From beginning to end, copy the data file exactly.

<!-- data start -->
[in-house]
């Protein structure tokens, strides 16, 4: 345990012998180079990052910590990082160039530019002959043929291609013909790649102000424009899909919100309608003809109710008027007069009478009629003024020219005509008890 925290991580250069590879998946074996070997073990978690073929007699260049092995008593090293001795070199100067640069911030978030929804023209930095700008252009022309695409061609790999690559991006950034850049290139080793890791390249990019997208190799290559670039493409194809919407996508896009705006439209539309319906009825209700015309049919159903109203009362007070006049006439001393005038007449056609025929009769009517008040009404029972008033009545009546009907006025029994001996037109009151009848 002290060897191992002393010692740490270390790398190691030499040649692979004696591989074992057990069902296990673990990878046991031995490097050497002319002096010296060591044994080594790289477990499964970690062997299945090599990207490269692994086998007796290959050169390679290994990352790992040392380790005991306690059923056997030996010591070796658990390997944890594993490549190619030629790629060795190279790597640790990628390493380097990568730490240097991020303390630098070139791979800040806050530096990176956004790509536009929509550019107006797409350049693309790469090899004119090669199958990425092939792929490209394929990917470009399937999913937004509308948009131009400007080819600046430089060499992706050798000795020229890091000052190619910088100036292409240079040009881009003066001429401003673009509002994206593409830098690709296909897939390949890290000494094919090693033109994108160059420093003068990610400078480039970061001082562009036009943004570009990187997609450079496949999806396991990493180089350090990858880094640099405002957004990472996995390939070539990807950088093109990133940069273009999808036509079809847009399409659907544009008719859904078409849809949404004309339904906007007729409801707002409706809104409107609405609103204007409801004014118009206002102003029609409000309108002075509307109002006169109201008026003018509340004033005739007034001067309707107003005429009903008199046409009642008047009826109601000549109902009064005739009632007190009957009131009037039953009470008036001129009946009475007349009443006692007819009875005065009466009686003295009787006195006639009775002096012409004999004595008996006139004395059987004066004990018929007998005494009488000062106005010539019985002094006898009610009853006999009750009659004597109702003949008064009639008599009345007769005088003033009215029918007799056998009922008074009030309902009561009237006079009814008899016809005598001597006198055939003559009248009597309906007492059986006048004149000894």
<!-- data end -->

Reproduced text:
[in-house]
């Protein structure tokens, strides 16, 4: 345990012998180079990052910590990082160039530019002959043929291609013909790649102000424009899909919100309608003809109710008027007069009478009629003024020219005509008890 925290991580250069590879998946074996070997073990978690073929007699260049092995008593090293001795070199100067640069911030978030929804023209930095700008252009022309695409061609790999690559991006950034850049290139080793890791390249990019997208190799290559670039493409194809919407996508896009705006439209539309319906009825209700015309049919159903109203009362007070006049006439001393005038007449056609025929009769009517008040009404029972008033009545009546009907006025029994001996037109009151009848 002290060897191992002393010692740490270390790398190691030499040649692979004696591989074992057990069902296990673990990878046991031995490097050497002319002096010296060591044994080594790289477990499964970690062997299945090599990207490269692994086998007796290959050169390679290994990352790992040392380790005991306690059923056997030996010591070796658990390997944890594993490549190619030629790629060795190279790597640790990628390493380097990568730490240097991020303390630098070139791979800040806050530096990176956004790509536009929509550019107006797409350049693309790469090899004119090669199958990425092939792929490209394929990917470009399937999913937004509308948009131009400007080819600046430089060499992706050798000795020229890091000052190619910088100036292409240079040009881009003066001429401003673009509002994206593409830098690709296909897939390949890290000494094919090693033109994108160059420093003068990610400078480039970061001082562009036009943004570009990187997609450079496949999806396991990493180089350090990858880094640099405002957004990472996995390939070539990807950088093109990133940069273009999808036509079809847009399409659907544009008719859904078409849809949404004309339904906007007729409801707002409706809104409107609405609103204007409801004014118009206002102003029609409000309108002075509307109002006169109201008026003018509340004033005739007034001067309707107003005429009903008199046409009642008047009826109601000549109902009064005739009632007190009957009131009037039953009470008036001129009946009475007349009443006692007819009875005065009466009686003295009787006195006639009775002096012409004999004595008996006139004395059987004066004990018929007998005494009488000062106005010539019985002094006898009610009853006999009750009659004597109702003949008064009639008599009345007769005088003033009215029918007799056998009922008074009030309902009561009237006079009814008899016809005598001597006198055939003559009248009597309906007492059986006048004149000894």